The entire project process rarely lets students probe further, rarely allows them a real opportunity to learn

Recently, I was at SRM University, meeting a group of students who won an international aeronautics competition last month. The students had devised a ‘space tourism’ idea under which 50 people could be taken on a two-day trip around the world in a space craft. Media persons, mirroring an excitement that most of us share for anything to do with space, pounced on the students — when will your spaceship be ready, what will the people in it get to eat, how much will the journey cost them, why don’t you patent it — were only some of the questions posed. The students were overwhelmed by the barrage, and the leader of the group, somewhat apologetically, said, “It is a futuristic project – it is just an idea that was accepted. It will be ready only by 2025.” Most of the reporters lost interest then and one of them was heard muttering “It is only on paper. They don’t even have a model that we can take pictures of.”

We all seem to love science and the excitement it offers, but with a catch. We want ‘accessible’ science — basically, science that we can use now.

We want satellites that collect data every second, robots that fight, apps that help blood donors come forward during emergencies — anything that is easy to understand and has visible, tangible results in the here and now, rather than something that requires an effort at comprehension on our part.

The casualties of such a viewpoint are often students in various engineering colleges, who are asked to embark upon ambitious projects and provide immediate results – live working models that accomplish huge tasks.

A few months ago, I met another set of students who had won an international prize for devising a robo-arm that could blend juice, pick up and throw things, roll up mats and even give you a good pat on the back. Most of us in the audience were transfixed. Later, when I asked one of the students to explain how they had made it, he replied. “We have given you a press release. Everything is in that. You can publish it as it is.”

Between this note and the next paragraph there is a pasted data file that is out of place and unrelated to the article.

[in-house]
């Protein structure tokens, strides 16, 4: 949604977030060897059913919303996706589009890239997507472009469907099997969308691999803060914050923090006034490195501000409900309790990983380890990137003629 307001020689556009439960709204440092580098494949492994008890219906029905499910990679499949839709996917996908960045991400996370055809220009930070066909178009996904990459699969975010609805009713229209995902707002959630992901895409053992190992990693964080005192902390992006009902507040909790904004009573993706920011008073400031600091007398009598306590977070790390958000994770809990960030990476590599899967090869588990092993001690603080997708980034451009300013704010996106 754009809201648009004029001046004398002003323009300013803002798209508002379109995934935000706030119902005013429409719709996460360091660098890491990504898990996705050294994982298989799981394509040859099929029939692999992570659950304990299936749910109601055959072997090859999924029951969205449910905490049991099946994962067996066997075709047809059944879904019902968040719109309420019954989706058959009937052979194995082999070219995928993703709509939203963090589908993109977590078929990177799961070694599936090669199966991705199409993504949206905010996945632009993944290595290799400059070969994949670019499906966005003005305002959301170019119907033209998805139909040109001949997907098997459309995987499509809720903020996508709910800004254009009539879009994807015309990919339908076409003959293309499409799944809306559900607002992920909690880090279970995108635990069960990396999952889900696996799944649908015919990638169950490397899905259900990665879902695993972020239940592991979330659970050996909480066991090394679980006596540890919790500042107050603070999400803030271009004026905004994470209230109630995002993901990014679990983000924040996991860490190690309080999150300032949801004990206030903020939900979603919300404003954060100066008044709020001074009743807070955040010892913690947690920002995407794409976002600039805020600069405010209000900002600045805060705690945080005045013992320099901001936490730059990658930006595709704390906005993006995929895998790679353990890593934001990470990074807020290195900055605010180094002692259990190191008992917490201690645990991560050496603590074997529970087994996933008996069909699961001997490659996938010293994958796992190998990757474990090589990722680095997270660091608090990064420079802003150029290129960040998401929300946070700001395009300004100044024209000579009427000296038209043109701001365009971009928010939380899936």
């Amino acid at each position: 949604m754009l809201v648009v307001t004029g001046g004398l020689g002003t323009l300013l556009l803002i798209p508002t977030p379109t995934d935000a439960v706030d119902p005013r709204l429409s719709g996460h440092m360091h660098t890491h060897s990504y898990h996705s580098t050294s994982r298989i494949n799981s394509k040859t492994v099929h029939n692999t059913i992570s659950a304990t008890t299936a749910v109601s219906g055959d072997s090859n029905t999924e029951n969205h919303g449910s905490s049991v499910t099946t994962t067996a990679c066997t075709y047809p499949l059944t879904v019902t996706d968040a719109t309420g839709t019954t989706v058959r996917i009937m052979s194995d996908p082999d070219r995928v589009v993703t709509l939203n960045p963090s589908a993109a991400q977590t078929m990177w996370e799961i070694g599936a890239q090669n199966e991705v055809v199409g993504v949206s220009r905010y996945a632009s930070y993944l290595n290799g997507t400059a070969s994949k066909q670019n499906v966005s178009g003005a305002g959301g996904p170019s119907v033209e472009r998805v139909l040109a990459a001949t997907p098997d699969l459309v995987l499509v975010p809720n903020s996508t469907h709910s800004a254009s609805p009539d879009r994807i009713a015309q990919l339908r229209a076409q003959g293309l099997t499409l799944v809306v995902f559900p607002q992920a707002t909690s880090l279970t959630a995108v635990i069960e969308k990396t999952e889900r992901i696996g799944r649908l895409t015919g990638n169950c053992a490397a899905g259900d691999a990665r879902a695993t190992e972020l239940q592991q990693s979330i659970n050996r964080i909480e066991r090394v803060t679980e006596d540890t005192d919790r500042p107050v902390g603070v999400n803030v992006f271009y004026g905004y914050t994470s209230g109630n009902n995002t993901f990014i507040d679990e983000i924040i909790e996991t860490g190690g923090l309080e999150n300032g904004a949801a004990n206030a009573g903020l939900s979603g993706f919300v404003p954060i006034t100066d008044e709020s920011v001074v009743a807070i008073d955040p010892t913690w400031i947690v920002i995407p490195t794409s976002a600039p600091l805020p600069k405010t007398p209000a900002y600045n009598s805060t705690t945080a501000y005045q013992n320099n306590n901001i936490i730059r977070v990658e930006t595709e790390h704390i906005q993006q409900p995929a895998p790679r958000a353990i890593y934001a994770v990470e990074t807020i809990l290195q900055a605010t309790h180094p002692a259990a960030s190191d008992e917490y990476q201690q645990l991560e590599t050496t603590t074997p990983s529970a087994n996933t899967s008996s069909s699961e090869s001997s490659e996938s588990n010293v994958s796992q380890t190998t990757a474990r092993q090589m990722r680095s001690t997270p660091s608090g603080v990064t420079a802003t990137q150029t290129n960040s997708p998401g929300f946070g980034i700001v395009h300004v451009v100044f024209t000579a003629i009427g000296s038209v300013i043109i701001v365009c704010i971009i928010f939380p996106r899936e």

His teammate later admitted they had taken extensive help from a ‘robo-maker’ in Pudupet. “He got us all the material and designed a basic structure. The rest of it is there on the internet. No one makes basic projects these days. They fetch you neither marks, nor prizes in competition,” he said.

It is probably this attitude towards science that drives the thriving business of ‘project-makers’ in Burma Bazaar and Ritchie Street, who can conjure anything — from a compressor to improved wind turbines and solar street lights.

Students pay anything between Rs. 2,500 and Rs. 15,000 for these projects. “Their parents call and thank me because they win competitions and get good marks in practical exams,” one such project-maker told me. In March and October, he gets over 50 orders a week.

In our desire for students’ projects to be ambitious, while at the same time immediately relevant, do institutions often reduce innovations to mere additions to a student’s resume, and to the college’s reputation?

An immense amount of discipline and enthusiasm is needed for a project to succeed and complicated ones needs time, appreciation, support and adherence to fundamentals. How useful then, is a script on “how to design a compiler” that is downloaded from the internet? Do these projects really teach students the basics — building something from scratch or do students merely end up providing the finishing touches to a project executed by somebody else? The entire process rarely lets students probe further, rarely allows them a real opportunity to learn.

A computer engineering professor in a city college deals with this tendency very strictly. He begins by frowning on any project that is overreaching. “A student who does not know to write a program to display his age will submit an app that stores birthdays and even sends people a wish. Teachers are not fools but what most of us lack is the patience to tell students there is nothing wrong in working on simple, workable projects.” 

After all, one of the objectives of a science education is finding new approaches to basic ideas.

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Vasudha VenugopalJune 28, 2012

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